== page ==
We need a stupidity pass for young people

I am no fan of British prime minister David Cameron but this surprisingly long-running drama about whether or not he did something stupid involving a dead pig while he was a student at university is absurd. Cameron has issued some ambiguous denials and said that he is too busy to spend time on this issue and pursue legal action for defamation.

I think the media should drop this or at the most have a laugh and move on. Young people, and especially young men, do stupid things, especially when they are members of college societies that require all manner of absurd rituals as part of their initiation or loyalty rites. Such practices supposedly generate bonding by making the victim a target for momentary ridicule. The danger is that they tend to escalate because of the sadism of some of the perpetrators and can cause physical or psychological damage to the victim. I would like to see them disappear altogether because no person has the right to humiliate another.

Such practices undoubtedly reveal poor judgment by both the victim and the victimizers. But such poor judgment, unless it leads to dangerous or criminal acts, is the norm for young people and most of the time they grow out of it. If we use such acts to discredit them when they are much older, not many adults will be untainted.

I propose that we give people a stupidity pass for silliness committed before the age of 25.


  1. Who Cares says

    The reason he should not get a pass is that he and others in this society (and other societies like it) performed acts like this as a form of blackmail to each other. Don’t embarrass us and we won’t air this kind of stuff about you.
    Which incidentally is why it got out. A blabbermouth from the Piers society talked about it to Ashcroft. Who aired it in his biography of Cameron as a form of revenge for not getting what he expected, a cushy position in the government, in return for investing 10 million plus pounds in the Conservative party.

  2. Nate Carr (Totes not an imposter D:) says

    I wonder if the broader purpose if these activities is to ensure group loyalty through implied blackmail.

  3. says

    A pass for stupidity? Maybe, but only if there’s no criminality. Some will try to excuse anything.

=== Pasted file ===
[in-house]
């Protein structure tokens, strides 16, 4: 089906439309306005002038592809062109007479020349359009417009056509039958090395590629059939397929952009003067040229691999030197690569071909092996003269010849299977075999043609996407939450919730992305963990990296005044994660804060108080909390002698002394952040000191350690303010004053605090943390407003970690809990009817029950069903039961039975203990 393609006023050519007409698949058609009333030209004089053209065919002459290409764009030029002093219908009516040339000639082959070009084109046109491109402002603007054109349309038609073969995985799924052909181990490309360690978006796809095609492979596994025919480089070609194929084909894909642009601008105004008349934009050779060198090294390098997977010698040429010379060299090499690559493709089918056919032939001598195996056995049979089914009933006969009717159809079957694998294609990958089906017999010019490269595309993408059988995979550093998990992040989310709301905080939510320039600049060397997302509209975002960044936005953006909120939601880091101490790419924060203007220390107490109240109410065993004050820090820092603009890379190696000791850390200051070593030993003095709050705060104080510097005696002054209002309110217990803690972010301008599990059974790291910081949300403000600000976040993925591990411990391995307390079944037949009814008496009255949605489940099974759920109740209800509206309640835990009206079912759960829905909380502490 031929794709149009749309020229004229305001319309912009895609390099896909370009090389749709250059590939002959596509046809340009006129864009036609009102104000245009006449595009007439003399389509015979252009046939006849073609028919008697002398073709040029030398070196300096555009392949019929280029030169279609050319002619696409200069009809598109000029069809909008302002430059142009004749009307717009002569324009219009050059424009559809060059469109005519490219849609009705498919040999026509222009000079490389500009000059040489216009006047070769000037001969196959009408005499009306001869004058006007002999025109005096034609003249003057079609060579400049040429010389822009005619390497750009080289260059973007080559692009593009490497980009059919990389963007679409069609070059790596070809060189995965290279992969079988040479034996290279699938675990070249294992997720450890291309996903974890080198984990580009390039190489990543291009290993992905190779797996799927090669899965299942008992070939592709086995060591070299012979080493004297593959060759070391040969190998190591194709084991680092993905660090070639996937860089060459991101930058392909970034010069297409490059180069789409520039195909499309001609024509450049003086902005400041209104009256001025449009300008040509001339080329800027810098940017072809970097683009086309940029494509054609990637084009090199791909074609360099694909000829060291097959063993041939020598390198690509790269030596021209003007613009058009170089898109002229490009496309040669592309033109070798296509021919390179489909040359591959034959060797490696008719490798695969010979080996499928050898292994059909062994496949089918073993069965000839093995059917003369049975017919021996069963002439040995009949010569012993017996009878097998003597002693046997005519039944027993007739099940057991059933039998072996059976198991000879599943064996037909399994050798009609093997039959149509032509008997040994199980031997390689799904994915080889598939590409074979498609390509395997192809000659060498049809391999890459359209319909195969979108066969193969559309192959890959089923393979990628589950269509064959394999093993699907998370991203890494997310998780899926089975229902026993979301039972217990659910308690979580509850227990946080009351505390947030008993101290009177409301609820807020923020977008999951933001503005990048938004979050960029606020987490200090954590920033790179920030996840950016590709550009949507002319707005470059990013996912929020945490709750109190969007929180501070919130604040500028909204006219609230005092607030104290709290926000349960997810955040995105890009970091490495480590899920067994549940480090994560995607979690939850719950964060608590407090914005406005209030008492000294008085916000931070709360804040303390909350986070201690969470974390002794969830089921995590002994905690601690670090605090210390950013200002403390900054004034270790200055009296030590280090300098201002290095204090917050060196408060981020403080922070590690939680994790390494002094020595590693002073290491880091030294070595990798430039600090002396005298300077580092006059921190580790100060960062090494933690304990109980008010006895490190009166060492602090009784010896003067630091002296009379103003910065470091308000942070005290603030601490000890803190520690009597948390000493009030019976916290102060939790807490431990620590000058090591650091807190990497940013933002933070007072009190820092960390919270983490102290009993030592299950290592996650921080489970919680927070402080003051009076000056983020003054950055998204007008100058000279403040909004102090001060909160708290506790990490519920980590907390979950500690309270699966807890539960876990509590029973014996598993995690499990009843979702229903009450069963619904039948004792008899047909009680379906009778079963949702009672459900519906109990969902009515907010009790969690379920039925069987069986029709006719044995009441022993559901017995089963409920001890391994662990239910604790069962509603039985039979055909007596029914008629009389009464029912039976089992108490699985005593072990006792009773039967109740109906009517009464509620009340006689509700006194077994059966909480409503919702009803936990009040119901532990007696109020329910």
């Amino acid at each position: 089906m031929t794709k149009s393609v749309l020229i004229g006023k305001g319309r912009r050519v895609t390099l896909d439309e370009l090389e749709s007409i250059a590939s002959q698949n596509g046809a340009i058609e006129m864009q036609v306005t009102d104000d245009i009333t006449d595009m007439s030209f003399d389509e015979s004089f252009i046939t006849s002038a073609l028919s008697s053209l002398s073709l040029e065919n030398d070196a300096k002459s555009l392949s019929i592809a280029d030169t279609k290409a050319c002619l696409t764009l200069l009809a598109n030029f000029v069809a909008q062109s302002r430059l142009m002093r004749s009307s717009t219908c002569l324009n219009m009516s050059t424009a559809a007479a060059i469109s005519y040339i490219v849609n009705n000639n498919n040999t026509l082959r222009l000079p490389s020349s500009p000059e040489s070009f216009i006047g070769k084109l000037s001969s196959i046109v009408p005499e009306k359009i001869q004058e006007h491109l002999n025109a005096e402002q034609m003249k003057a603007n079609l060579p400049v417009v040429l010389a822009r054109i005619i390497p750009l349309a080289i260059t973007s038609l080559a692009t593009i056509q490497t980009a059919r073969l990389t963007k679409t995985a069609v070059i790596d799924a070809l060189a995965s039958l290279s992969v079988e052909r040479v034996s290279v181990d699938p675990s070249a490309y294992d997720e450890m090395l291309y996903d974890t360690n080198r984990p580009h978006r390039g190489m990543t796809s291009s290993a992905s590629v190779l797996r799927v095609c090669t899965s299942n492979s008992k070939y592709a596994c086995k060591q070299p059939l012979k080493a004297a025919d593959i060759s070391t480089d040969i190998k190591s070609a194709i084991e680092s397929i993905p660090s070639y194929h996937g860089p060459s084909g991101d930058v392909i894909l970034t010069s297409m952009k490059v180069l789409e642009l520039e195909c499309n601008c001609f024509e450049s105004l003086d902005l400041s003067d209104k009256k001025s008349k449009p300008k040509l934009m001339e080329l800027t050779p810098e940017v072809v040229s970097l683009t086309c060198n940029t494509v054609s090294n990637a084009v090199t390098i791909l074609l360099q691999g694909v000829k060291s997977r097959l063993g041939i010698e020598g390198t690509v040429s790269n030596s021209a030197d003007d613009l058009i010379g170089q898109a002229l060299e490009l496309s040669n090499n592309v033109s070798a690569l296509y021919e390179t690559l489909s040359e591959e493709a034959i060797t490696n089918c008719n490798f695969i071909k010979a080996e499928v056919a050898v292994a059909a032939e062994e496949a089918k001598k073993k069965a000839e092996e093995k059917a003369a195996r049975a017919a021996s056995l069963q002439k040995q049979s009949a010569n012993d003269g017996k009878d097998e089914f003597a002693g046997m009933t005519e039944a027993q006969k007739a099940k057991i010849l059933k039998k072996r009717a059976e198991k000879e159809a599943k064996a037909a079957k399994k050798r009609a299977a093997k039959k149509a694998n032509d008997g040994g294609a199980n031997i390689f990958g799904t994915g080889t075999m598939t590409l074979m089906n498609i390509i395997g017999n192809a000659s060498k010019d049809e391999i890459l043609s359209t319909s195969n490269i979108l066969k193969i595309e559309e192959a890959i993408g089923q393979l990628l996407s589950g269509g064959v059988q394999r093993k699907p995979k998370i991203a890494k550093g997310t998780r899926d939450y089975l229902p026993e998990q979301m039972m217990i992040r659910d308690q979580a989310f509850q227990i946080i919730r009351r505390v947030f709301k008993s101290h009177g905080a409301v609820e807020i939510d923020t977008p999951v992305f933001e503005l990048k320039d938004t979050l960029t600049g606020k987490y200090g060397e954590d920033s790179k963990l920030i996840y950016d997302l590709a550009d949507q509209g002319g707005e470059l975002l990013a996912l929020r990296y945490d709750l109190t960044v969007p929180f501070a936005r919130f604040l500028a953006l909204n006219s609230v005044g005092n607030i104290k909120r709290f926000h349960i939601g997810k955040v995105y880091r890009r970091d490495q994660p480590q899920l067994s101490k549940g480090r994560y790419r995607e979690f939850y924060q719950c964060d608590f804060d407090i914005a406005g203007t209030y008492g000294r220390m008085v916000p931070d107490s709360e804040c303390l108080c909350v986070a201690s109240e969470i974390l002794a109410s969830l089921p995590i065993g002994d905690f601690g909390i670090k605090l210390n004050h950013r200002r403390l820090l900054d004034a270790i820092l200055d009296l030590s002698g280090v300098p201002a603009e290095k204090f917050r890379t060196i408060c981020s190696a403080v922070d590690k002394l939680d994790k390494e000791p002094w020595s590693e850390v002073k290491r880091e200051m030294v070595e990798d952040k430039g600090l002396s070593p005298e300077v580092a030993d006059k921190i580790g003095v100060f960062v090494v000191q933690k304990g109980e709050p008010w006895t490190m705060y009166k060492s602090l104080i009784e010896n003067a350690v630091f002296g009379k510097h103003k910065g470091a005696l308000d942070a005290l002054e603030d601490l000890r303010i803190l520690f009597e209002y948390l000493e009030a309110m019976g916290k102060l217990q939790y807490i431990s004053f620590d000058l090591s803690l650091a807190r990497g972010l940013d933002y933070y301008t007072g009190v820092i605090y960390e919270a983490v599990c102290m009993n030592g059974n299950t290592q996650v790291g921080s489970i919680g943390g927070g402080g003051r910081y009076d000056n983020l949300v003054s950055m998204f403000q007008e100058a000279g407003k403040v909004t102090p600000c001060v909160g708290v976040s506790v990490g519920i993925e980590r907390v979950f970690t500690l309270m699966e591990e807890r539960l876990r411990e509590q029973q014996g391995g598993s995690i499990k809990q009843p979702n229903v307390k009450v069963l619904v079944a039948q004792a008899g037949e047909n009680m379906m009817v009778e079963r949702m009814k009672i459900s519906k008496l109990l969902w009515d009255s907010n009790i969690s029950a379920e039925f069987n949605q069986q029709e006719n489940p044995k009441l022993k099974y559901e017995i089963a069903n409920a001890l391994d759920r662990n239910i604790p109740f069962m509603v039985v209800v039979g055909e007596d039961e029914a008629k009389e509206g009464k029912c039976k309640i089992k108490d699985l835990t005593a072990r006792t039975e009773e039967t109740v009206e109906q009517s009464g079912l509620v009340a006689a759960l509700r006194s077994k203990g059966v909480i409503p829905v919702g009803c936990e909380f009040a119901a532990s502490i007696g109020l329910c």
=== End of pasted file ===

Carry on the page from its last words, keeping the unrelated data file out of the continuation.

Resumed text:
A pass for hypocrisy? Certainly not (re: George Bush’s prosecution of cocaine users and opposition to abortion).

  4. Pen says

    I think the media should drop this or at the most have a laugh and move on.

    I think we’re actually going to keep laughing about it as long as possible, given that we need all the laughs we can get, what with having to live with the not-so-funny stupidities he commits as prime minister.

  5. Dunc says

    This may be one of those US / UK things… While it seems to be fairly normal for young men in the US to do stupid things as initiation rites for college societies, it very much isn’t normal in the UK. We simply don’t have any equivalent of the “fraternity” system over here, and the few societies which do do this sort of thing are exclusively the preserve of the privileged elite. This issue is not so much around the specific act, but rather the class implications of it. If it were just “normal” student hijinks, I’d probably agree with you, but it’s not. It’s about his identity as a member of the gentry, and about the sort of social privilege that mere money or power cannot buy, but which remains extremely important in British society.

    The point is not that the allegations have discredited him. Quite the contrary, the point is that this sort of behaviour (and many other, much better-supported allegations of similar behaviour) is more-or-less expected from the class of which Cameron is a member. His ratings haven’t suffered at all as a result, whilst many other politicians from the lower classes have had their careers destroyed by much more innocuous matters.

    One of the key dynamics of the British class system is that they get to rule us, and in return, we get to laugh at them for their bizarre behaviour. It’s not the greatest deal from my point of view, but it’s the way things are.

  6. Mano Singham says

    GenghisFuan @#5,

    Thanks so much for that link. It is a fascinating and disturbing article and I am still digesting it.

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